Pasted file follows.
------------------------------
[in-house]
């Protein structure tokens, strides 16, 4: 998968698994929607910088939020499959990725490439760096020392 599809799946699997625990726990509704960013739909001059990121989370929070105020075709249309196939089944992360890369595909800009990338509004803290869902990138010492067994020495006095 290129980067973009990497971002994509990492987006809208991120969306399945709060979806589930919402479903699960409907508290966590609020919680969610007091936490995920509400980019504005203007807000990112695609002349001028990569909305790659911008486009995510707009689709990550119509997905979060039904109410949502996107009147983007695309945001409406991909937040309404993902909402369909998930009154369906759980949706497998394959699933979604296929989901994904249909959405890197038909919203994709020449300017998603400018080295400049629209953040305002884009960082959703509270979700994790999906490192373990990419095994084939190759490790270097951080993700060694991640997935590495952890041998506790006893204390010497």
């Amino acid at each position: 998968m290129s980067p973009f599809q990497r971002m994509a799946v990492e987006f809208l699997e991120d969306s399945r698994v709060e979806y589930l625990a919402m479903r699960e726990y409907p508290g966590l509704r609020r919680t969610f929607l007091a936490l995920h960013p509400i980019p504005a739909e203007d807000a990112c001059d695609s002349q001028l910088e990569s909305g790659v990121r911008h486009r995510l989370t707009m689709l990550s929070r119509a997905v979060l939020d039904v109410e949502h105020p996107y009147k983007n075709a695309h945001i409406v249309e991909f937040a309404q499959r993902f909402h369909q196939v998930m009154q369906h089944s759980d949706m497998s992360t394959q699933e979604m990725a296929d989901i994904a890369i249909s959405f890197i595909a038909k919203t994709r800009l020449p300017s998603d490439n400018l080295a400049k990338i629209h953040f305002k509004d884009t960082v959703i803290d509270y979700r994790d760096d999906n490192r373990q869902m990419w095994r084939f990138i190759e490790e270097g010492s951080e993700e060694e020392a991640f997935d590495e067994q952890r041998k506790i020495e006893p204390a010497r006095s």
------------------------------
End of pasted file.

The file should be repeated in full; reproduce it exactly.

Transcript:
[in-house]
């Protein structure tokens, strides 16, 4: 998968698994929607910088939020499959990725490439760096020392 599809799946699997625990726990509704960013739909001059990121989370929070105020075709249309196939089944992360890369595909800009990338509004803290869902990138010492067994020495006095 290129980067973009990497971002994509990492987006809208991120969306399945709060979806589930919402479903699960409907508290966590609020919680969610007091936490995920509400980019504005203007807000990112695609002349001028990569909305790659911008486009995510707009689709990550119509997905979060039904109410949502996107009147983007695309945001409406991909937040309404993902909402369909998930009154369906759980949706497998394959699933979604296929989901994904249909959405890197038909919203994709020449300017998603400018080295400049629209953040305002884009960082959703509270979700994790999906490192373990990419095994084939190759490790270097951080993700060694991640997935590495952890041998506790006893204390010497």
């Amino acid at each position: 998968m290129s980067p973009f599809q990497r971002m994509a799946v990492e987006f809208l699997e991120d969306s399945r698994v709060e979806y589930l625990a919402m479903r699960e726990y409907p508290g966590l509704r609020r919680t969610f929607l007091a936490l995920h960013p509400i980019p504005a739909e203007d807000a990112c001059d695609s002349q001028l910088e990569s909305g790659v990121r911008h486009r995510l989370t707009m689709l990550s929070r119509a997905v979060l939020d039904v109410e949502h105020p996107y009147k983007n075709a695309h945001i409406v249309e991909f937040a309404q499959r993902f909402h369909q196939v998930m009154q369906h089944s759980d949706m497998s992360t394959q699933e979604m990725a296929d989901i994904a890369i249909s959405f890197i595909a038909k919203t994709r800009l020449p300017s998603d490439n400018l080295a400049k990338i629209h953040f305002k509004d884009t960082v959703i803290d509270y979700r994790d760096d999906n490192r373990q869902m990419w095994r084939f990138i190759e490790e270097g010492s951080e993700e060694e020392a991640f997935d590495e067994q952890r041998k506790i020495e006893p204390a010497r006095s």